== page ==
“The focus is on communication, and at the same time they have to push all that is available in their city to their local community—the restaurants, outside dining,” she added. “The local community is what’s keeping restaurants and catering companies alive during a difficult time.”

Like most CVBs, the bulk of San Francisco Travel’s efforts was dedicated to leisure travel, so in the short term, the meetings side will get even less attention.

“Ours was about 60/40,” Lewin said of San Francisco Travel’s pre-pandemic leisure/meetings mix. “The 40 is gone.”

[Related: Unique (And Free) Ways That Florida CVBs Can Boost Meetings and Events]

A Magnified Problem

The numbers don’t lie, and the projections are dire, concerning the prime driver of CVB operating funds.

  • U.S. hotels have suffered a 50% revenue decline in 2020, representing a $124 billion loss, according to a study by Oxford Economics.
  • Eight in 10 hotel rooms are empty, according to Smith Travel Research.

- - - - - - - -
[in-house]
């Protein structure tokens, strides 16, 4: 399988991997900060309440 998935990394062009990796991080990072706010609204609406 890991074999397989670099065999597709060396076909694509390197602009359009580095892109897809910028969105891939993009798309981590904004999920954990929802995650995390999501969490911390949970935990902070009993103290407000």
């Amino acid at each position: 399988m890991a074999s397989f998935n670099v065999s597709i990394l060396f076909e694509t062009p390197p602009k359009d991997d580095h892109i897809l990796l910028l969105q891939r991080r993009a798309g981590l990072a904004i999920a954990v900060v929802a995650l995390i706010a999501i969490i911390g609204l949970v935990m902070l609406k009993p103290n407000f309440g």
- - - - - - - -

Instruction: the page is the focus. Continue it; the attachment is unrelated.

• 70% of hotel employees have been laid off or furloughed, according to an Oxford Economics and Hotel Effectiveness survey. 

The lack of funding and staff reductions in hotels is magnified because the gutting of hotel convention services and sales personnel would usually filter down to CVBs. And CVBs could take up the slack when dealing with meeting planner requests that would normally go to a hotel, convention center or other meeting or event facility. 

The Situation on the Ground

So how are CVBs struggling to fill the service gap? Meetings Today reached out to several to see how they are triaging their services.

  • Visit St. Pete/Clearwater CVB has maintained staffing levels, but launched its Brighter Days Ahead campaign, which included educational webinars for meeting planners in key segments to discuss the current state of meetings. The CVB also created virtual tours for planners.

[Related: Planner Best Practices for Working With CVBs/DMOs]

  • The Chicago Southland CVB is dedicating much of its efforts to listing brand-specific safety guidelines and protocols of area hotels. It also created an online portal for planners to request Zoom appointments with its sales team and arrange for virtual site visits.